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Radius w/ MySQL? 34

nightrav asks: "I'm one of the systems administrators at a small ISP (about 20k customers) and we're currently looking on moving to a different Radius solution. Currently we are using Merit with LDAP which is proving to be extremely slow and causes a great deal of authentication issues if a Total Control chassis reboots or experiences some other problem that causes it to dump its users. We would like to use some sort of Radius/MySQL solution for authentication and accounting and were wondering what solutions the Slashdot community would recommend."
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Radius w/ MySQL?

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  • Radiator. (Score:2, Informative)

    by ¡ ( 97947 )
    I can wholeheartedly recommend Radiator. It's written in Perl, which makes it really easy to extend to your own needs, etc. It's got built in modules to both log to and authenticate from Radius. It just works... and works quite well. It's not free, however, which a lot of people don't like; it's worth every penny you'll pay for it though. link. [open.com.au]
    • I'll definitely agree with that. (Did you mean 'built in modules to log to and authenticate from MySQL' maybe? Although what you say is correct of course :-) Really flexible, and it's supplied supporting an amazing number of authentication sources. Helpful people too.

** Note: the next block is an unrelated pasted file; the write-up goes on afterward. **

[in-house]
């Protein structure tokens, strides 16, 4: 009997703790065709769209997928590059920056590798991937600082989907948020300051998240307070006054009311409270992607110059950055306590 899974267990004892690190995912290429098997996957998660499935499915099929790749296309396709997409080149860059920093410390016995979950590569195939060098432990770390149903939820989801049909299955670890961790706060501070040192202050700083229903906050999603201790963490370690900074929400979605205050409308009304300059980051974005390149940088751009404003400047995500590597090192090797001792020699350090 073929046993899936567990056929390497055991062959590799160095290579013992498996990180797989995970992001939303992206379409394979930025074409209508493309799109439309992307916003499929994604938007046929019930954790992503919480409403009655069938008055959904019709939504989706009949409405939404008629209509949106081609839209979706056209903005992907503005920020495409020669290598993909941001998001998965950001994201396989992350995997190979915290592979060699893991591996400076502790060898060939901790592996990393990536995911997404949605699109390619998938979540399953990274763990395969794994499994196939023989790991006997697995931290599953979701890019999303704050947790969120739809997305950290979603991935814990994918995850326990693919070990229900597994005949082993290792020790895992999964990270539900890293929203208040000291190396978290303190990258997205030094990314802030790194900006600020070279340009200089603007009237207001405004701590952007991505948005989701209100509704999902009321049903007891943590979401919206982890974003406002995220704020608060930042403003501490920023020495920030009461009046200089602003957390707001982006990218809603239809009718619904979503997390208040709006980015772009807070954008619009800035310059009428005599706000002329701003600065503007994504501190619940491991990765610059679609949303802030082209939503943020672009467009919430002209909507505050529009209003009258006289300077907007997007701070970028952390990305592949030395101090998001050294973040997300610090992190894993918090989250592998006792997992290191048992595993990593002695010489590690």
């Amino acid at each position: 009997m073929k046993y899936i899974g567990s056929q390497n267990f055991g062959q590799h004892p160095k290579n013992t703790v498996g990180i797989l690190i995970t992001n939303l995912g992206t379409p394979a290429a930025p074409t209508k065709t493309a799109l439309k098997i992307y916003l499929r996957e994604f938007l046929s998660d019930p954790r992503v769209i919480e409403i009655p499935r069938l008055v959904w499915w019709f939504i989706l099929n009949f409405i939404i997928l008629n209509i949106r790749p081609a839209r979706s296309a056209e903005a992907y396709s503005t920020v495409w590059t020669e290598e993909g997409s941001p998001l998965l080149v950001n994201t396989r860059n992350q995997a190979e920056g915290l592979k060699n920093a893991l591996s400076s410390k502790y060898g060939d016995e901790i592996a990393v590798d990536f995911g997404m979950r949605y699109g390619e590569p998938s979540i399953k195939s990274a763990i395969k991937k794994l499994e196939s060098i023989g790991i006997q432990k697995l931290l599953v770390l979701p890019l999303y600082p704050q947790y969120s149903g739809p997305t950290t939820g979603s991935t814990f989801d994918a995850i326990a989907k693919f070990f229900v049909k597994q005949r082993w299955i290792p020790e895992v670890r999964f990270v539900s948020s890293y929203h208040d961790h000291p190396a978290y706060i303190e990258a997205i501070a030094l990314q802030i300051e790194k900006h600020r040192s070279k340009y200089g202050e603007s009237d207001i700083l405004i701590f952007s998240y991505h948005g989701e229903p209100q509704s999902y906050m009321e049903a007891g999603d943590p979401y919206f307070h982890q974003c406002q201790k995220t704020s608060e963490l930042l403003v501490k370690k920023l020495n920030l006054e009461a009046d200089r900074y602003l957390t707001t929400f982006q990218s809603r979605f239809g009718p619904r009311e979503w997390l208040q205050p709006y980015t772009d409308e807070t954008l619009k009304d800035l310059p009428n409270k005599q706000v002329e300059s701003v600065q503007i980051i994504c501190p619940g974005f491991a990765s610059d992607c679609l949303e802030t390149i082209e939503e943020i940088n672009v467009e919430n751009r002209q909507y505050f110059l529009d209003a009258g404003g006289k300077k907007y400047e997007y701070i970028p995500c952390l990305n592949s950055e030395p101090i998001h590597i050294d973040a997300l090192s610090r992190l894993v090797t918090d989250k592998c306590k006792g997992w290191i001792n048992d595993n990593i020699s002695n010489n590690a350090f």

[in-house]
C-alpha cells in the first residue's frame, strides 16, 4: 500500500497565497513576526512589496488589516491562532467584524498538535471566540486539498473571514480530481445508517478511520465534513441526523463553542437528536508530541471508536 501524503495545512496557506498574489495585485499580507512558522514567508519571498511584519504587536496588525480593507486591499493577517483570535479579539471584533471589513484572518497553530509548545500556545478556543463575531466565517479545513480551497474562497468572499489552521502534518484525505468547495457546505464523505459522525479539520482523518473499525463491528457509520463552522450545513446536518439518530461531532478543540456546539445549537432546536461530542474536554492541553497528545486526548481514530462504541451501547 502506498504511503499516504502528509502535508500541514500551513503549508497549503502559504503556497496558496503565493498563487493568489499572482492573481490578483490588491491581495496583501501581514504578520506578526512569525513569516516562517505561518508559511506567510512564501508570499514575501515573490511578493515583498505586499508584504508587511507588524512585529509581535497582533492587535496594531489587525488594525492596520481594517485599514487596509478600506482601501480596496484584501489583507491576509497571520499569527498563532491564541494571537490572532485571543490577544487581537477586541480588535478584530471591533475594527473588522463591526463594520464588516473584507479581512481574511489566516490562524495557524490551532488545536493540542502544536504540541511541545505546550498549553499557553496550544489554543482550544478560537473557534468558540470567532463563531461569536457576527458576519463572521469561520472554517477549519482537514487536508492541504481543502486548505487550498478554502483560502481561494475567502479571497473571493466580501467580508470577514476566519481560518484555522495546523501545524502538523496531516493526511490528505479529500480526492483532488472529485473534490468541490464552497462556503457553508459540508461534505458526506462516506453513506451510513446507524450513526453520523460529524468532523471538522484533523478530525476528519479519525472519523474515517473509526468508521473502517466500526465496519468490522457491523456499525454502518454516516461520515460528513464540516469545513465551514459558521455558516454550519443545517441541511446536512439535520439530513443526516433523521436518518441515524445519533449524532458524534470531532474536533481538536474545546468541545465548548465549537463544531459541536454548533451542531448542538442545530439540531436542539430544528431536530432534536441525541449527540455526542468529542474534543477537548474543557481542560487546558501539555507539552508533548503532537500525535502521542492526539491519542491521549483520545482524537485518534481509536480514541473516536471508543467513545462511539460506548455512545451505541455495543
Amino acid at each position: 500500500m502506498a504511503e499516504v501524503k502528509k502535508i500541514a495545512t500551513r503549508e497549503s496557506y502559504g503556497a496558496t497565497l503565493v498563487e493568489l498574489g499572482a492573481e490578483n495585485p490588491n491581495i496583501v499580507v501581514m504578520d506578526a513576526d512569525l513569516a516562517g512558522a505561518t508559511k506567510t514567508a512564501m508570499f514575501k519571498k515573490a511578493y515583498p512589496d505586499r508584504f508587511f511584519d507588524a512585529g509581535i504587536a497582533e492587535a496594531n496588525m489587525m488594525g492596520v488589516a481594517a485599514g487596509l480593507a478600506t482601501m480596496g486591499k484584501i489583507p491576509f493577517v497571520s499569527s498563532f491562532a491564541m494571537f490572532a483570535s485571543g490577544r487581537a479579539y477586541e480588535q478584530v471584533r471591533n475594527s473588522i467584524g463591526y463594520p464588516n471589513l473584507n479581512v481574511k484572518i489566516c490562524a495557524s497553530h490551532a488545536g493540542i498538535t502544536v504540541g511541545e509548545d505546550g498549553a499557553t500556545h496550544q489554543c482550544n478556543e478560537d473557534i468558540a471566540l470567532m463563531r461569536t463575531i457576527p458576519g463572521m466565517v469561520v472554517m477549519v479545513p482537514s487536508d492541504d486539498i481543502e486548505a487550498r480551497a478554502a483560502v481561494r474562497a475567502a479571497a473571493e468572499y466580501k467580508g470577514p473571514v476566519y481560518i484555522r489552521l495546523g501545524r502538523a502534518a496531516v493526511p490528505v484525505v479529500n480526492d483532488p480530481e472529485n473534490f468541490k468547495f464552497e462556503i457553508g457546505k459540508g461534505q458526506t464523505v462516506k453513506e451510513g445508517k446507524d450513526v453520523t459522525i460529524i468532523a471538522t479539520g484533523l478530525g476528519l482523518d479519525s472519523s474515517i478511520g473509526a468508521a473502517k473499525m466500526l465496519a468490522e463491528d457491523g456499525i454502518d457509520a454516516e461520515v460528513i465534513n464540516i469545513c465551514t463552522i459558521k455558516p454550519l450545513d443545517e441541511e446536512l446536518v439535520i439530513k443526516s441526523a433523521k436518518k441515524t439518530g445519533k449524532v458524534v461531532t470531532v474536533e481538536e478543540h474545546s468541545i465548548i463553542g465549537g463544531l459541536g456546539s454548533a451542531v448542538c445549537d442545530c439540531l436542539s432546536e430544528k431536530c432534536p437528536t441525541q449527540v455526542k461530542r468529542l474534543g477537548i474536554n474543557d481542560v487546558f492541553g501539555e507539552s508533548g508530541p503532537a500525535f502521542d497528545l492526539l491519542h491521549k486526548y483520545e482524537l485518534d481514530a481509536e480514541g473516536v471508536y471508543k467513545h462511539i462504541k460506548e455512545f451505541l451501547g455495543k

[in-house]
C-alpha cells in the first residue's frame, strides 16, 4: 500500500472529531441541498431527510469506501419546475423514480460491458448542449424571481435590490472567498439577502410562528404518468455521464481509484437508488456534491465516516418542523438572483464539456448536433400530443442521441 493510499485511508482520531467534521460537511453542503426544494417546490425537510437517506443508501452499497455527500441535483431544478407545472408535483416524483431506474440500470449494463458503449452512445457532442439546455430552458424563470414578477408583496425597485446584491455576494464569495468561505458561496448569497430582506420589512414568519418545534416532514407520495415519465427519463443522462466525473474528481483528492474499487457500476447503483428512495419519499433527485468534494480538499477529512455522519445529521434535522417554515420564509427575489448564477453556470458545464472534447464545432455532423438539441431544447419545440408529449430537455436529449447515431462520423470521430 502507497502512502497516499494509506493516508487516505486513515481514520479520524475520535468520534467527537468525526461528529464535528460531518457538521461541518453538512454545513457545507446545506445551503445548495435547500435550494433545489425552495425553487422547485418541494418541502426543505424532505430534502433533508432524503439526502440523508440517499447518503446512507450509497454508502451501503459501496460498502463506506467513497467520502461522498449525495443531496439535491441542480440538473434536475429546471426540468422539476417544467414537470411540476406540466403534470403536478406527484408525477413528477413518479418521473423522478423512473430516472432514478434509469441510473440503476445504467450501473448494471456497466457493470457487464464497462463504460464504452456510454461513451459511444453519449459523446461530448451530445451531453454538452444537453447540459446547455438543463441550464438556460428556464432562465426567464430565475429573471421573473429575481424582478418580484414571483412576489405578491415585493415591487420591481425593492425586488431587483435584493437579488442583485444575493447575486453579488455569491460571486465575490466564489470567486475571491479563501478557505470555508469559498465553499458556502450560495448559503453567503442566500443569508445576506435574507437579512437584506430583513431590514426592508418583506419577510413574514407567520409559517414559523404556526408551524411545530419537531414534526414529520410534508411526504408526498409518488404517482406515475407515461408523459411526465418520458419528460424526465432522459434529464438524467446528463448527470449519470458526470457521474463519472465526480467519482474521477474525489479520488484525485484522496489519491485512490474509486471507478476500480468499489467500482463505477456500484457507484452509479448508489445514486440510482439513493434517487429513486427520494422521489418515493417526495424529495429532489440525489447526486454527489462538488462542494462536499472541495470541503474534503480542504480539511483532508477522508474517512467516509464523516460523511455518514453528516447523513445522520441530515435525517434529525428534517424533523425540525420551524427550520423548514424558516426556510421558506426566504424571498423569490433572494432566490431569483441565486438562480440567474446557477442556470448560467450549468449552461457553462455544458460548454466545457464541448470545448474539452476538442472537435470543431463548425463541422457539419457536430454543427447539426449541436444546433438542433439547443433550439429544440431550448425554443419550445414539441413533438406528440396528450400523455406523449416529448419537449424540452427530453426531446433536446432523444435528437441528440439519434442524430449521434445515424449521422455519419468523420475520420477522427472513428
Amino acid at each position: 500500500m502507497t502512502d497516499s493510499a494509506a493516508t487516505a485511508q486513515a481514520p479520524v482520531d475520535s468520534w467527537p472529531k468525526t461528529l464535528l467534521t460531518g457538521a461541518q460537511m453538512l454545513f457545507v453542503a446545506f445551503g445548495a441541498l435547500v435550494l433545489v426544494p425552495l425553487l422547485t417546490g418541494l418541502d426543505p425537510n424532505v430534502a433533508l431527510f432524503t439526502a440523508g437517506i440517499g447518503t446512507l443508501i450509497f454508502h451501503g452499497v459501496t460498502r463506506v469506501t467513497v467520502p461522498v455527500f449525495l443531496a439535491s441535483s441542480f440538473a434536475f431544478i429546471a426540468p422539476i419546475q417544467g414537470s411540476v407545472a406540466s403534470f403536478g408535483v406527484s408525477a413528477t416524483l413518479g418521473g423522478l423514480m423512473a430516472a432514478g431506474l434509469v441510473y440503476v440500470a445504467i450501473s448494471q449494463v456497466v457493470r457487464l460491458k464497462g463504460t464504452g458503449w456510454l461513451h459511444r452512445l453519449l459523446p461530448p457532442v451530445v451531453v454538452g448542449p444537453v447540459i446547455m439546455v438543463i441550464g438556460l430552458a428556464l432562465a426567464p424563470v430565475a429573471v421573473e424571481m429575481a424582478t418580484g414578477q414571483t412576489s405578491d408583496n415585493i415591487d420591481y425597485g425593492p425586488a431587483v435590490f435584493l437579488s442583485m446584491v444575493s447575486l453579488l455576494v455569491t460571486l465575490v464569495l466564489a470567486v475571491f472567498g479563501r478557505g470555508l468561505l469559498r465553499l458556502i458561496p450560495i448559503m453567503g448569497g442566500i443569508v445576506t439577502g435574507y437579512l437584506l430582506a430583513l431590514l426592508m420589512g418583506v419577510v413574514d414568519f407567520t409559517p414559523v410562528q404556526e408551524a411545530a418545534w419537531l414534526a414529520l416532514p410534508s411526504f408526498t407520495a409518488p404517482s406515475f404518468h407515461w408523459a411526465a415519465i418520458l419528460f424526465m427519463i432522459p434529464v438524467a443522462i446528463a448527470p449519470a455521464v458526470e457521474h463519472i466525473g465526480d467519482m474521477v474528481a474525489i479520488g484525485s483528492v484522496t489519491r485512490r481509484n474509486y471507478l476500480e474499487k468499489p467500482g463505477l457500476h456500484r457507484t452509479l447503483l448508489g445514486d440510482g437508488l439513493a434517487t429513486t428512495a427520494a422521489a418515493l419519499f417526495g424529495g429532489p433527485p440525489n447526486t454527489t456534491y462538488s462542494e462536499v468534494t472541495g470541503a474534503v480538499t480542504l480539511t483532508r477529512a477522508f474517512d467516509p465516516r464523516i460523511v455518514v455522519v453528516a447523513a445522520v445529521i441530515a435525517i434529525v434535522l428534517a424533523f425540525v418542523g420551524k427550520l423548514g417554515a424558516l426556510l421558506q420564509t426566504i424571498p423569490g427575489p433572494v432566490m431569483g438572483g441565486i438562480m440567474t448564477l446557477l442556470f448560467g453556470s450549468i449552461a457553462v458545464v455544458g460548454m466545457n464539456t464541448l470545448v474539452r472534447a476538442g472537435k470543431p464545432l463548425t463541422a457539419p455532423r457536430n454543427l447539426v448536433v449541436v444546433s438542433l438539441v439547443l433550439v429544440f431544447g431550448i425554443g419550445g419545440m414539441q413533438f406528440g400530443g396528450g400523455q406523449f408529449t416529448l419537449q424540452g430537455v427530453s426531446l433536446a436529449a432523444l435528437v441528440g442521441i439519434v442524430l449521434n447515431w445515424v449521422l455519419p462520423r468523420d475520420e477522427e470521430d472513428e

• by routerwhore ( 552333 ) on Tuesday September 10, 2002 @09:33PM (#4233908) Homepage
    Cheap? FreeRADIUS
    http://www.freeradius.org

    Wanna Pay? Steelbelted RADIUS
    http://www.funksoftware.com

    • by Anonymous Coward
      Free (as in speech)
      http://www.gnu.org/software/radius/radius.html
      • Just my .2 cents:

        We just tested a steel-belted radius (funk(r)) working with Iplanet (Sun(r)), and go about 600 processed radius requests per seconds, which is largerly enough for you.

        I'm not disclosing the full study here (wanna keep my job, guys), but since radius is mainly network/cpu intensive, and because any Database is througput intensive, it make sense to split them over two boxes and to tune those boxes differently.

        Besides, it helps if you ever want redundancy, which is probably quite desirable as an ISP.

        Which raises a question: what LDAP implementation are you using ?

        Another point: why use a stacking of DB, like [Whatever]LDAP over [Whatever]SQL, it is just a waste of ressources, because an LDAP schema is not made to fit into a relationnal database.

        Stick to Radius/Ldap, and test your prototype performance. Here is a free test scripts [freeradius.org], though I do not know if it will work with your choice of radius.

  • by Mordant ( 138460 ) on Tuesday September 10, 2002 @09:33PM (#4233910)
    http://www.cisco.com/pcgi-bin/Support/PSP/psp_view .pl?p=Software:Cisco_Secure_ACS_UNIX

    or

    http://www.gnu.org/software/radius/radius.html

    or

    http://www.freeradius.org/
  • LDAP is awful (Score:2, Insightful)

    by 0x0d0a ( 568518 )
    Anything except LDAP.

    When it comes to performance, LDAP is a bad protocol, and OpenLDAP is an even worse implementation.
  • If you're using OpenLDAP, you can rebuild it with ODBC support and run it on top of MySQL. I've tried running it with PostgreSQL, but have had no luck with it yet. The configure flag for this is --enable-sql.

    HTH.

  • FreeRadius seems to be able to deal with datasource changes better than the GNU Radius Server. You can set up user auth info in OpenLDAP for FreeRadius and set up OpenLDAP in a Master-Slave cluster for scalability and robustness.